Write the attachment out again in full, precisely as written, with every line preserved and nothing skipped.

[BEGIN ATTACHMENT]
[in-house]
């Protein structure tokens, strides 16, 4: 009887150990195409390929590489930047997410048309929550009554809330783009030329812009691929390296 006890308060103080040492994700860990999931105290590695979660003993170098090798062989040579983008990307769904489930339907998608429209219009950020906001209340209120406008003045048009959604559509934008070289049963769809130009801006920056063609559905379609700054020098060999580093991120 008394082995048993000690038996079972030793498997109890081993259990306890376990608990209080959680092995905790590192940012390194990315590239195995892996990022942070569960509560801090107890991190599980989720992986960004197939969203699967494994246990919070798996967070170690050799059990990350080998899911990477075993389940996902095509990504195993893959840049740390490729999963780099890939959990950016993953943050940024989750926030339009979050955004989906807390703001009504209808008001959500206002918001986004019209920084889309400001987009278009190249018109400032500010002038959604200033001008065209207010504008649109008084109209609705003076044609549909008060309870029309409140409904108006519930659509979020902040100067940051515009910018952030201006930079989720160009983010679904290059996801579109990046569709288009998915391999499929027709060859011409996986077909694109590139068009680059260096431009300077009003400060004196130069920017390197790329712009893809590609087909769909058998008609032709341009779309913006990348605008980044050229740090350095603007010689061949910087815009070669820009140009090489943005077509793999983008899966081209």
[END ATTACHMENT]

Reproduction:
[in-house]
């Protein structure tokens, strides 16, 4: 009887150990195409390929590489930047997410048309929550009554809330783009030329812009691929390296 006890308060103080040492994700860990999931105290590695979660003993170098090798062989040579983008990307769904489930339907998608429209219009950020906001209340209120406008003045048009959604559509934008070289049963769809130009801006920056063609559905379609700054020098060999580093991120 008394082995048993000690038996079972030793498997109890081993259990306890376990608990209080959680092995905790590192940012390194990315590239195995892996990022942070569960509560801090107890991190599980989720992986960004197939969203699967494994246990919070798996967070170690050799059990990350080998899911990477075993389940996902095509990504195993893959840049740390490729999963780099890939959990950016993953943050940024989750926030339009979050955004989906807390703001009504209808008001959500206002918001986004019209920084889309400001987009278009190249018109400032500010002038959604200033001008065209207010504008649109008084109209609705003076044609549909008060309870029309409140409904108006519930659509979020902040100067940051515009910018952030201006930079989720160009983010679904290059996801579109990046569709288009998915391999499929027709060859011409996986077909694109590139068009680059260096431009300077009003400060004196130069920017390197790329712009893809590609087909769909058998008609032709341009779309913006990348605008980044050229740090350095603007010689061949910087815009070669820009140009090489943005077509793999983008899966081209």